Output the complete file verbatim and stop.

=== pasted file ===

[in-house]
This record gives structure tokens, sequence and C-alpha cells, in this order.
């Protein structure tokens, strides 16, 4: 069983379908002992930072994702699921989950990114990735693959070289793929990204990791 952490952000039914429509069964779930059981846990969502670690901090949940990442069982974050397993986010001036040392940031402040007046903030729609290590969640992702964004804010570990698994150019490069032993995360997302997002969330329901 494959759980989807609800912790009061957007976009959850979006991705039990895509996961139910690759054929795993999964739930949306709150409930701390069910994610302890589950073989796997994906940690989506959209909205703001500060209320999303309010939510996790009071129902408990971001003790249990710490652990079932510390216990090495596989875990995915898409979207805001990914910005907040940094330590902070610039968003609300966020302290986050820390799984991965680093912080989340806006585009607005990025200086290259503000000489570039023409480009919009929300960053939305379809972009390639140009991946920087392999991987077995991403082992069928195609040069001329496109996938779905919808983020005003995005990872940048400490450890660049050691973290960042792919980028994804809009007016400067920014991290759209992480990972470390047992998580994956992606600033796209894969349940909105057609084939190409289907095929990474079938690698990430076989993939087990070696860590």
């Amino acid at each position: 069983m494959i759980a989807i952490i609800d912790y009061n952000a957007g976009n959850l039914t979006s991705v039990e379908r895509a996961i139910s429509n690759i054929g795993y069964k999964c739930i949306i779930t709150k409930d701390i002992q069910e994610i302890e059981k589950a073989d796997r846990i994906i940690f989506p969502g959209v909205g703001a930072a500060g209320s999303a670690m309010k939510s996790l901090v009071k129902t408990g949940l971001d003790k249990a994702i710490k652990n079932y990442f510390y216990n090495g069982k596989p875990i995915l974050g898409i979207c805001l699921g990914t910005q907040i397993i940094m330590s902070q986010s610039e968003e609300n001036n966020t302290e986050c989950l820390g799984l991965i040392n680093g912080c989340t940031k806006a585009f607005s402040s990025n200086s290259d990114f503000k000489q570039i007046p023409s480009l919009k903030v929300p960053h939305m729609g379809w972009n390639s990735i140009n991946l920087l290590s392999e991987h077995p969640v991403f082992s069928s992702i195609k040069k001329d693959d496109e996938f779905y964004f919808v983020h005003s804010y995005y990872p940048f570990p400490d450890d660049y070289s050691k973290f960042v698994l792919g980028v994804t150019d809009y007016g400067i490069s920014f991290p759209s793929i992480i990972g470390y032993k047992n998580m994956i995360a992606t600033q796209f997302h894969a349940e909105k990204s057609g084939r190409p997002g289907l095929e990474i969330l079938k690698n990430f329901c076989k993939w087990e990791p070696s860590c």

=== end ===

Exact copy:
[in-house]
This record gives structure tokens, sequence and C-alpha cells, in this order.
């Protein structure tokens, strides 16, 4: 069983379908002992930072994702699921989950990114990735693959070289793929990204990791 952490952000039914429509069964779930059981846990969502670690901090949940990442069982974050397993986010001036040392940031402040007046903030729609290590969640992702964004804010570990698994150019490069032993995360997302997002969330329901 494959759980989807609800912790009061957007976009959850979006991705039990895509996961139910690759054929795993999964739930949306709150409930701390069910994610302890589950073989796997994906940690989506959209909205703001500060209320999303309010939510996790009071129902408990971001003790249990710490652990079932510390216990090495596989875990995915898409979207805001990914910005907040940094330590902070610039968003609300966020302290986050820390799984991965680093912080989340806006585009607005990025200086290259503000000489570039023409480009919009929300960053939305379809972009390639140009991946920087392999991987077995991403082992069928195609040069001329496109996938779905919808983020005003995005990872940048400490450890660049050691973290960042792919980028994804809009007016400067920014991290759209992480990972470390047992998580994956992606600033796209894969349940909105057609084939190409289907095929990474079938690698990430076989993939087990070696860590």
């Amino acid at each position: 069983m494959i759980a989807i952490i609800d912790y009061n952000a957007g976009n959850l039914t979006s991705v039990e379908r895509a996961i139910s429509n690759i054929g795993y069964k999964c739930i949306i779930t709150k409930d701390i002992q069910e994610i302890e059981k589950a073989d796997r846990i994906i940690f989506p969502g959209v909205g703001a930072a500060g209320s999303a670690m309010k939510s996790l901090v009071k129902t408990g949940l971001d003790k249990a994702i710490k652990n079932y990442f510390y216990n090495g069982k596989p875990i995915l974050g898409i979207c805001l699921g990914t910005q907040i397993i940094m330590s902070q986010s610039e968003e609300n001036n966020t302290e986050c989950l820390g799984l991965i040392n680093g912080c989340t940031k806006a585009f607005s402040s990025n200086s290259d990114f503000k000489q570039i007046p023409s480009l919009k903030v929300p960053h939305m729609g379809w972009n390639s990735i140009n991946l920087l290590s392999e991987h077995p969640v991403f082992s069928s992702i195609k040069k001329d693959d496109e996938f779905y964004f919808v983020h005003s804010y995005y990872p940048f570990p400490d450890d660049y070289s050691k973290f960042v698994l792919g980028v994804t150019d809009y007016g400067i490069s920014f991290p759209s793929i992480i990972g470390y032993k047992n998580m994956i995360a992606t600033q796209f997302h894969a349940e909105k990204s057609g084939r190409p997002g289907l095929e990474i969330l079938k690698n990430f329901c076989k993939w087990e990791p070696s860590c």